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May 05, 2010

What High School Football Players Need -- More Brain Damage

When you look for thought-leaders in Pennsylvania football, when you look for the folks who shape young people before they get to the pro teams, you think about the head coaches at Pitt, Penn State, and Temple. When the Roethlisberger scandal brings public focus to the arrogant thuggery of some athletes, and the tendency for athletes to believe that normal rules don't apply to them, I expected these head coaches to exert their leadership among their youthful charges and set the bar for acceptable behavior. Take the initiative, set a new standard, etc; do the "vision thing".

The Pitt and Penn State head coaches got together Wednesday and made a public call for: football practice in the spring time, so that Pennsylvania kids will be able to keep up with athletes from states that already have spring training for football.

From the Post-Gazette: "Penn State coach Joe Paterno and Pitt coach Dave Wannstedt today met with the executive board of the Pennsylvania State Football Coaches Association (PSFCA) and offered their support for the plan, which has not yet been proposed to the PIAA. Temple coach Al Golden also backs the idea, but he could not attend today's meeting at the Lasch Football Building."

When I think about football players, I think about Steeler "Iron Mike" Webster who suffered from amnesia, dementia, depression, and acute bone and muscle pain. At the end he lived out of his pickup truck or train stations until he died at a young age, a victim of all those hits to his head. He had chronic traumatic encephalopathy, or CTE.

Research indicates that head trauma is a cumulative function. From Wikipedia: It has been speculated that Webster's ailments were due to wear and tear sustained over his playing career; some doctors estimated he had been in the equivalent of "25,000 automobile crashes" in over 25 years of playing football at the high school, college and professional levels.

I recommend Malcolm Gladwell's excellent article, Offensive Play, for an interesting read. In one paragraph discussing the football controversy in 1905 (yes, 1905) a professor at the University of Chicago called it a “boy-killing, man-mutilating, money-making, education-prostituting, gladiatorial sport". The more things change, the more they stay the same.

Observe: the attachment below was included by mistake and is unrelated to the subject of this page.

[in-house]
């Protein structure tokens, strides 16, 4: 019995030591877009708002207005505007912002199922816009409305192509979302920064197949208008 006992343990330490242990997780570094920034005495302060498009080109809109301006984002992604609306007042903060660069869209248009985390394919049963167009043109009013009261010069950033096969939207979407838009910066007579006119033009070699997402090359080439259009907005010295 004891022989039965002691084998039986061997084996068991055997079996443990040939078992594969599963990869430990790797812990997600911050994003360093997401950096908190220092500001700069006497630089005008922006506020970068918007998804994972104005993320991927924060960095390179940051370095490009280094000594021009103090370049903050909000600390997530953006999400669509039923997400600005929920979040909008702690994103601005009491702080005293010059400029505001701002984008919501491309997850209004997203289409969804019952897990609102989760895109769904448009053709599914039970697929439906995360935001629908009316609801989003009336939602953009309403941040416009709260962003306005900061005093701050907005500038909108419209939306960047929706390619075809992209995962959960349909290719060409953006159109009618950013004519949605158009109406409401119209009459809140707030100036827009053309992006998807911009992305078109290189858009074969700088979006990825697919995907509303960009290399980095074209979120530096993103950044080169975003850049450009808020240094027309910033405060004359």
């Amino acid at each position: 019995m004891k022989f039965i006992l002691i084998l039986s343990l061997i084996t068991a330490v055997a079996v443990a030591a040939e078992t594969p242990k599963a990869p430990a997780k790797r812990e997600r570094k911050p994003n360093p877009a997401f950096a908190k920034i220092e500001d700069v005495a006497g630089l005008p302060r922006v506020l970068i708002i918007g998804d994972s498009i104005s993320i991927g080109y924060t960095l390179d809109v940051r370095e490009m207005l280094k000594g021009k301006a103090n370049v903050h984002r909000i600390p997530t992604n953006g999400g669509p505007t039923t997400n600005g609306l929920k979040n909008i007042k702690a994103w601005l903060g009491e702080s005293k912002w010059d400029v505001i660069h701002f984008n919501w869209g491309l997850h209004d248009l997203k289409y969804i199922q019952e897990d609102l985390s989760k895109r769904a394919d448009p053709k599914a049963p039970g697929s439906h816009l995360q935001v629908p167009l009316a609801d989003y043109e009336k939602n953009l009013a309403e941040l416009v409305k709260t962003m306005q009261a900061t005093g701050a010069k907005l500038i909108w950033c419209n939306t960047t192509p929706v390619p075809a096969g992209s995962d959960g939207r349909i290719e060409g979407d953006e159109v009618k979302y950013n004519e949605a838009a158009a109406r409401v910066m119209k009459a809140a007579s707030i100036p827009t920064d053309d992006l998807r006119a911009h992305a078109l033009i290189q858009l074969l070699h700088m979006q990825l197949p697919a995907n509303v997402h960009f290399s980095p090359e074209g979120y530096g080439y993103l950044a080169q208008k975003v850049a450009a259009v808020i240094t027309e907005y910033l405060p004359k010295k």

Gladwell talks about a program at the University of North Carolina called the Sports Concussion Research Program. The SCRP uses a program called HITS to put sensors in the helmets of every UNC football player, and measures every g-force impact the player's brain receives. The HITS data suggest that practice — the routine part of the sport — can be as dangerous as the football games themselves.

A football player’s real issue isn’t simply with repetitive concussive trauma. It is, as the concussion specialist Robert Cantu argues, with repetitive subconcussive trauma. It’s not just the handful of big hits that matter. It’s lots of little hits, too.

That’s why so many of the ex-players who have been given a diagnosis of C.T.E. were linemen: line play lends itself to lots of little hits. The HITS data suggest that, in an average football season, a lineman could get struck in the head a thousand times, which means that a ten-year N.F.L. veteran, when you bring in his college and high-school playing days, could well have been hit in the head eighteen thousand times: that’s thousands of jarring blows that shake the brain from front to back and side to side, stretching and weakening and tearing the connections among nerve cells, and making the brain increasingly vulnerable to long-term damage.

Football leagues now hire mobile scanning units to get baseline scans on young players' heads so that years later, comparisons can be made. Here's a nutty thought: any activity that asks high school kids to pose for "before" pictures to measure subsequent brain damage should be considered child abuse.

When I think about what football players need, two things come to mind:
  1. they need to be taught that they're not demigods above civil society
  2. they need to be protected from the edutainment industry that profits from their smashing their brains against hard objects.
Paterno and Wannstedt might have called for fewer full-contact sessions per year. They could have taken action to improve their student's chances of not ending up like Mike Webster. They should have instituted a zero-tolerance policy for sexual assault or offenses involving drinking.

Instead, they used their positions of responsibility to encourage Pennsylvania high school students to smash their heads more often. Here we go Steelers, here we go...


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